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How Exercising Helps the Heart

We’ve all heard it before: regular exercise benefits the heart—increasing its strength and endurance, lowering the possibility of a heart attack. Scientists, doctors, and fitness gurus rarely all agree, but this fact is the exception. The cardiovascular benefits of working out is one of the most verified and consistent pieces of health truths that have ever been given to anyone.

But how exactly does it do that?

#1: By Increasing Your Blood Vessel Capacity

Your cardiovascular system is like any other system—the more you use it, the more it adapts to use by getting stronger. Any sort of physical activity that raises your heart rate forces your heart to pump more blood to your muscles, which need more oxygen. The higher blood volume will slowly push your blood vessel walls outward, forcing them to become more elastic and increase their capacity. This lowers your blood pressure and helps prevent the risks of blood clots.

There is some evidence to suggest that your cardiovascular system actually creates more capillaries and small blood vessels around your heart as a response to regular exercise. This allows blood to move more efficiently while giving the blood alternate travel routes if it encounters a blockage.

#2: By Making Your Heart Walls Stronger

Like all muscles, the heart becomes stronger the more it works. When you regularly exercise, the heart walls pump more deeply and effectively, pushing blood out of the heart more strongly. The most effective exercise for these benefits is interval training, where you increase and decrease your heart rate suddenly in intervals. This has a few different benefits for your body.

One, it reduces the chances of blood clots forming in your atrial chambers and allows all of your blood to leave your heart with every beat. Two, deeper pumps and stronger heart walls means you’ll be able to increase oxygen flow with less heartbeats. Less heartbeats reduces blood pressure, lessening the strain on your blood vessels.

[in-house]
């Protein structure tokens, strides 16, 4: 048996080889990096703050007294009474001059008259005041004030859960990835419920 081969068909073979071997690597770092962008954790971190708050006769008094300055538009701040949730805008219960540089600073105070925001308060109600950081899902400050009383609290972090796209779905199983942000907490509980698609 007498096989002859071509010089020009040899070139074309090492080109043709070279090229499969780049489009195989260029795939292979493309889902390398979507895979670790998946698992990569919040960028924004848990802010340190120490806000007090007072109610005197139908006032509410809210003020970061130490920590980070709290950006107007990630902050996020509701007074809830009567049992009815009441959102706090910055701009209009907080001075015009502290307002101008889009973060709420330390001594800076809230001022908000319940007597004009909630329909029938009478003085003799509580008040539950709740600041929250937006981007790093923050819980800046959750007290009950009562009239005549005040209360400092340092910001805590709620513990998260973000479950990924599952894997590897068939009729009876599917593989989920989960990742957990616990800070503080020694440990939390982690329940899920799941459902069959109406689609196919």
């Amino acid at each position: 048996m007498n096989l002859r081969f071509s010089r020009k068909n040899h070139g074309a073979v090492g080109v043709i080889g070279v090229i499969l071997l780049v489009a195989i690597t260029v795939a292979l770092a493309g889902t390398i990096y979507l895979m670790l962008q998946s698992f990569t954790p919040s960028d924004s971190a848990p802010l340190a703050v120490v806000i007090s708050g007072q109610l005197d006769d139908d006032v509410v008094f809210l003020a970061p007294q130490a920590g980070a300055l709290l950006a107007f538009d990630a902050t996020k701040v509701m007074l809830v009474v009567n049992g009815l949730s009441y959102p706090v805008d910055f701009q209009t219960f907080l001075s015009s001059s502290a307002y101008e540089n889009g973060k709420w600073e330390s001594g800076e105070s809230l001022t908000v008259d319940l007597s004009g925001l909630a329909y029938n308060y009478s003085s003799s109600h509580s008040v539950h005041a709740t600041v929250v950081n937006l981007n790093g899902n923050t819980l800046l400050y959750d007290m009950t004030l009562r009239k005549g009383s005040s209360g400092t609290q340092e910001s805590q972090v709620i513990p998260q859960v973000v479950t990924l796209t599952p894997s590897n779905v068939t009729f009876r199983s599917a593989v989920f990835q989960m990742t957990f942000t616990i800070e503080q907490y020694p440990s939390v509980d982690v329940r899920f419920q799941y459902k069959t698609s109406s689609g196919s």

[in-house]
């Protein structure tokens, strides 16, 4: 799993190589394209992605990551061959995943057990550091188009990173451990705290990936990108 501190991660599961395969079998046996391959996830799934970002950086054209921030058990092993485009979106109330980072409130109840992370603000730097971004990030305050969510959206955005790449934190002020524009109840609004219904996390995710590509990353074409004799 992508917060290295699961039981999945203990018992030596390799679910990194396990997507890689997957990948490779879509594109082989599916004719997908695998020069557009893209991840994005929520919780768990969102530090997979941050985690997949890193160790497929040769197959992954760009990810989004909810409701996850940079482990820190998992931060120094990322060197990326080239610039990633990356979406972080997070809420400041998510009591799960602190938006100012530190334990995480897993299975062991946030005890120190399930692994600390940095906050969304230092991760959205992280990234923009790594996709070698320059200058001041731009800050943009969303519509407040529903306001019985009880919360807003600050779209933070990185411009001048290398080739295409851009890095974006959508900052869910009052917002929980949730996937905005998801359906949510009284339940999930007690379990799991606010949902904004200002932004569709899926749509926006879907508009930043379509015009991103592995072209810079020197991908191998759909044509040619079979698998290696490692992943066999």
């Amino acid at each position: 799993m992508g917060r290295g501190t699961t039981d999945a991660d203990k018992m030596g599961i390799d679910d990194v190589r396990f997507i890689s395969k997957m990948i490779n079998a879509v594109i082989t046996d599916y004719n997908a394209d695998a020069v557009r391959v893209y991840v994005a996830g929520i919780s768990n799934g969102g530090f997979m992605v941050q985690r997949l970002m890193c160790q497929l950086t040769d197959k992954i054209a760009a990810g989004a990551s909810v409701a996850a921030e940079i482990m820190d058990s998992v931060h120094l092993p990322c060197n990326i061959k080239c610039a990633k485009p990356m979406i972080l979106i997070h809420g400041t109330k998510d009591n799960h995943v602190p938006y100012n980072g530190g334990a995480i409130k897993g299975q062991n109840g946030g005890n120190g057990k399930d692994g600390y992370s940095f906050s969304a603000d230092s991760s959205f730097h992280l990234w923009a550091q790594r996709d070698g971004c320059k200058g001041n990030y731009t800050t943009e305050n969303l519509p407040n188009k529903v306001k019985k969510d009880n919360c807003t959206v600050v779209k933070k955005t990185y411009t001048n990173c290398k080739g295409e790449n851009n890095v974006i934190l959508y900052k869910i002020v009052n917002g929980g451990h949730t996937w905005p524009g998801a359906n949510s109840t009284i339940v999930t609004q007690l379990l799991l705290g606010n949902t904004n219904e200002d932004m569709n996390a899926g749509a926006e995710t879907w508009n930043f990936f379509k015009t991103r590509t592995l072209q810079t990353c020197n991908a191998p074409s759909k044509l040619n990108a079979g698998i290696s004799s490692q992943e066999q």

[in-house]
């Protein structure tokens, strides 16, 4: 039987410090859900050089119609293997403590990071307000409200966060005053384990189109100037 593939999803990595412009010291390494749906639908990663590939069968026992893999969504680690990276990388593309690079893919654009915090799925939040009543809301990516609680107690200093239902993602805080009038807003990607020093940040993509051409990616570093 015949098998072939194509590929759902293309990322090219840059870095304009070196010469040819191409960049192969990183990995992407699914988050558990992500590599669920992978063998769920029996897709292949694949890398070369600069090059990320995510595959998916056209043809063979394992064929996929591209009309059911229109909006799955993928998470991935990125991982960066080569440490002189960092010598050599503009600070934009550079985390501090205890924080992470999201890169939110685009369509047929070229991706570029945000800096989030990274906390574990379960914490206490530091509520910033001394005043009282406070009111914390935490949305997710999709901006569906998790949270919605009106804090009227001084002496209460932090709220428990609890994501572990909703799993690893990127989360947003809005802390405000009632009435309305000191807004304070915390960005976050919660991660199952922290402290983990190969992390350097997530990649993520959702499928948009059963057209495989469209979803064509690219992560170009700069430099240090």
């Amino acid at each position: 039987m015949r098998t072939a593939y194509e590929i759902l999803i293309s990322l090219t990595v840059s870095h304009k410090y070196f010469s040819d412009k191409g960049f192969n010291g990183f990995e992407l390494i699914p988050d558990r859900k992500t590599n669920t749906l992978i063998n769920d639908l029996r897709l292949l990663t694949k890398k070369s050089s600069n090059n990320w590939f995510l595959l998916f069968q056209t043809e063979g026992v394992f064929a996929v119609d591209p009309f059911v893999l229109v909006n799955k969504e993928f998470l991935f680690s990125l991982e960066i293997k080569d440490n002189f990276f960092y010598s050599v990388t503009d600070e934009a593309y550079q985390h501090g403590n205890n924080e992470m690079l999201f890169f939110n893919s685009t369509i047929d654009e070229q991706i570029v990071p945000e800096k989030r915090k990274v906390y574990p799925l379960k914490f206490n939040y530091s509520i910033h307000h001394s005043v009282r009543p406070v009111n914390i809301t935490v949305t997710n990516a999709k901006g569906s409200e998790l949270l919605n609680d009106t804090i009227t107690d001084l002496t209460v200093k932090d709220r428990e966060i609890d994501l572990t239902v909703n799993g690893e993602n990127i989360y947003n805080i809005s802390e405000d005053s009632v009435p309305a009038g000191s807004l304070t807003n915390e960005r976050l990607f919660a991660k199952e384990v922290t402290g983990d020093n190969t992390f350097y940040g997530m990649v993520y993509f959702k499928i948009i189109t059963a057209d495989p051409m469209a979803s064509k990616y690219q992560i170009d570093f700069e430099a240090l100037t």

#3: By Reducing Stress On Your Heart

Of course, regular exercise doesn’t just strengthen your heart. All of your muscles, from your calves to your back, become stronger and more efficient as you continue exercising. In fact, some research suggests that muscles can pull oxygen from the blood more effectively the more you work out. As your muscles become stronger, they require less and less blood in order to function at optimum levels.

This benefits your heart by requiring less heartbeats in order to power your movement, allowing your heart to relax. This is especially true for daily life, as the fitter you become, the lower your resting heart rate will be. By working less hard, you’ll reduce blood pressure (see the theme here?) and allow your heart to build strength through periodic exertion, not constant strain.

This article contains general information about medical conditions and treatment. This information is not to be treated as medical advice. Inquiries about your health should be consulted with a healthcare provider.

Categories: health information